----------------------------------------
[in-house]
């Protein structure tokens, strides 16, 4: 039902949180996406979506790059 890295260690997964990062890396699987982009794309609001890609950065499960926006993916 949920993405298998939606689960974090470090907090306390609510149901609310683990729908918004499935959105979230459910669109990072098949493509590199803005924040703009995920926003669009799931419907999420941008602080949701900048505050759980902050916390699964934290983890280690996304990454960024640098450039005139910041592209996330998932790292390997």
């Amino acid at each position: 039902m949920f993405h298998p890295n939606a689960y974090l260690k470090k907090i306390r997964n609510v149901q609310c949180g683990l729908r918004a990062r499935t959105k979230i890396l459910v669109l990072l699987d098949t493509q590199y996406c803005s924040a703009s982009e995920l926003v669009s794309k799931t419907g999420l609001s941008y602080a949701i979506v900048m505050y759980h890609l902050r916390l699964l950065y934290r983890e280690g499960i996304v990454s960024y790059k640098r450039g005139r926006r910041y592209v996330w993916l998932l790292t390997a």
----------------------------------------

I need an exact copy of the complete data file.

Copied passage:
[in-house]
């Protein structure tokens, strides 16, 4: 039902949180996406979506790059 890295260690997964990062890396699987982009794309609001890609950065499960926006993916 949920993405298998939606689960974090470090907090306390609510149901609310683990729908918004499935959105979230459910669109990072098949493509590199803005924040703009995920926003669009799931419907999420941008602080949701900048505050759980902050916390699964934290983890280690996304990454960024640098450039005139910041592209996330998932790292390997």
């Amino acid at each position: 039902m949920f993405h298998p890295n939606a689960y974090l260690k470090k907090i306390r997964n609510v149901q609310c949180g683990l729908r918004a990062r499935t959105k979230i890396l459910v669109l990072l699987d098949t493509q590199y996406c803005s924040a703009s982009e995920l926003v669009s794309k799931t419907g999420l609001s941008y602080a949701i979506v900048m505050y759980h890609l902050r916390l699964l950065y934290r983890e280690g499960i996304v990454s960024y790059k640098r450039g005139r926006r910041y592209v996330w993916l998932l790292t390997a």